Wasted summers put young people behind in school

Every fall, students across the nation welcome a new school year with new teachers, new books, new supplies — and old lessons. Re-teaching material from the previous school year has become part of the back-to-school tradition, but it is a costly one that acknowledges the underlying risks of a summer devoid of learning.


Research shows that most children lose approximately two months of grade-level equivalency in math skills when they are out of school over the summer. For students from low-income families, the loss of skills is even more pronounced in reading. While higher-income peers maintain their skills or even make gains, low-income children fall behind by more than two months of reading skills.

The cumulative effects of falling behind summer after summer widen the achievement gap and lead to higher high school dropout rates. One Johns Hopkins study found that summer learning loss is responsible for as much as two-thirds of the disparity in reading achievement between lower-income and higher-income children by the ninth grade. With the new Common Core State Standards setting the bar even higher for academic performance and college readiness, summers without learning are likely to put low-income students even further behind and to keep many students from reaching these new targets.

However, recent research from the RAND Corp. also shows that quality summer programs can make a significant difference in stopping the harmful effects of the “summer slide.” As some school districts are recognizing, children who spend five or six weeks of their summer break in programs that provide academic rigor and engaging activities can experience gains in skills rather than losses.

They also benefit from physical activity and healthy meals often provided in these programs. In cities such as Houston, Pittsburgh and Baltimore, school district leaders have begun to move away from the remedial model of summer school and embrace a new vision of summer learning that is both attractive to their students and an essential component of their education reform agendas.

At Horizons programs across the country, more than 2,000 low-income public school students spent their summer on a private school or college campus, receiving academic instruction from committed teachers, participating in enriching trips to cultural institutions and learning to swim. In 2011, students gained an average of two to three months in math and reading skills by the end of the six-week program.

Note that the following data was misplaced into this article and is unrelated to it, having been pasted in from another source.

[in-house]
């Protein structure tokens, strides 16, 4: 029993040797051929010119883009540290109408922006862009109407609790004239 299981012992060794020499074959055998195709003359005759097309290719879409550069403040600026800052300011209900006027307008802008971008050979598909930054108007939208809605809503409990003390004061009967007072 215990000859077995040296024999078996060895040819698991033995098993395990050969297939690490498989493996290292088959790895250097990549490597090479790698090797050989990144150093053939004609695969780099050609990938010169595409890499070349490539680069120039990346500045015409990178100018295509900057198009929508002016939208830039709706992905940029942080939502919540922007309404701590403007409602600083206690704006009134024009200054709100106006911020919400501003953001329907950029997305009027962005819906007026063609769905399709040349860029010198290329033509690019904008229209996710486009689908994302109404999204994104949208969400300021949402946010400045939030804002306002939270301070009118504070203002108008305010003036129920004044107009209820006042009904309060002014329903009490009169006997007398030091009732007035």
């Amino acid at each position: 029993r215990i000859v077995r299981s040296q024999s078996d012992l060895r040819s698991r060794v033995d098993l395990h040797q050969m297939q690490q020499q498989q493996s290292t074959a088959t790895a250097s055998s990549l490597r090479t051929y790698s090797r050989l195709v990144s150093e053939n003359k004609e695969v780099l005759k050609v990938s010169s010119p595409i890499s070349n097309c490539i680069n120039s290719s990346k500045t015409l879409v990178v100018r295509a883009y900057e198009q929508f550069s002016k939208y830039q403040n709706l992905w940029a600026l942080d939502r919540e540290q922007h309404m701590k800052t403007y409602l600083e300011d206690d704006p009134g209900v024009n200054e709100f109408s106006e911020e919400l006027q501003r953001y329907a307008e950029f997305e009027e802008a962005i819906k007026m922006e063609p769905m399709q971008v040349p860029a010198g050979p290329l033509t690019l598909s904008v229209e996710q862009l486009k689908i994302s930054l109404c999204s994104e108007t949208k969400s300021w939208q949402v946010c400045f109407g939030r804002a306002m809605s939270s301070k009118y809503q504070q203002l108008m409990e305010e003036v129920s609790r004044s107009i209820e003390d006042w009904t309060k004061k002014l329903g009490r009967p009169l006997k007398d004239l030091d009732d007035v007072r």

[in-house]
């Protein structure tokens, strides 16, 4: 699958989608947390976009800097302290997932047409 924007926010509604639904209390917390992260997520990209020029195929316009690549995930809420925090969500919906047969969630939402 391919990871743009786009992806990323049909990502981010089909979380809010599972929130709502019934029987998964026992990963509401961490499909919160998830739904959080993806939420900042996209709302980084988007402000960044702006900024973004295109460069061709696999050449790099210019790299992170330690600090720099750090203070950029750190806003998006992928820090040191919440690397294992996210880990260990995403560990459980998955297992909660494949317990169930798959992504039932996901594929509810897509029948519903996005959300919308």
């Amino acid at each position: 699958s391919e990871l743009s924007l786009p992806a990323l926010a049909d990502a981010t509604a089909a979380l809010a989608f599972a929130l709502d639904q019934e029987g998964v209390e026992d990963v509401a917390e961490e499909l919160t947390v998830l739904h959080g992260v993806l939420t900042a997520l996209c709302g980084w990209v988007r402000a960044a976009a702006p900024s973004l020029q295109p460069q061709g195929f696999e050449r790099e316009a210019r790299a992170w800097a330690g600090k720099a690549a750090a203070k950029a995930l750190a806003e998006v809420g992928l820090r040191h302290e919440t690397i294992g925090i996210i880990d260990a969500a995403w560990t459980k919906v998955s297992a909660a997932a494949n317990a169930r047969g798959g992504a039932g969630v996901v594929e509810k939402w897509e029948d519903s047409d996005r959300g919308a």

And at the United Way of Santa Barbara County, 250 youth ages 7 to 18 — all of whom are from low-income families — spent this past summer reading, writing, participating in service learning projects, taking field trips and receiving healthful meals. Parents of participating students also were offered weekly parent education workshops.

In 2011, 82 percent of participants in the program jumped 2.1 grade levels in reading comprehension, phonics and vocabulary skills, according to tests administered at the start and end of the summer. Instead of falling behind and needing to catch up, these youth moved ahead and started the school year ready for new learning challenges.

The results of effective summer programs like these can be striking — especially for youth who are most vulnerable to summer learning loss. Yet too few school systems and communities are recognizing the potential for summer learning experiences to provide a boost to education reform efforts.

No matter which political party wins in the coming presidential and congressional elections, our schools will continue to face tough budget choices. That makes it more important than ever for school leaders and community partners to move forward with promising strategies that will help make the most of the taxpayer investments in education for years to come. It’s time to wake up and acknowledge what teachers see firsthand each fall as they revisit old lessons: the current school calendar significantly undervalues the summer.

When more of our school leaders recognize the consequences of summer learning loss and the payoff of supporting high-quality summer learning experiences, we will all reap the benefits of developing our next generation of leaders and workers. And when more youth have the opportunities they need to make the most of their summer, we will be able to transform the back-to-school season to what it should be — a time marked by fresh skills, fresh lessons and a fresh outlook on achieving student success.

• Huggins is CEO of the National Summer Learning Association.


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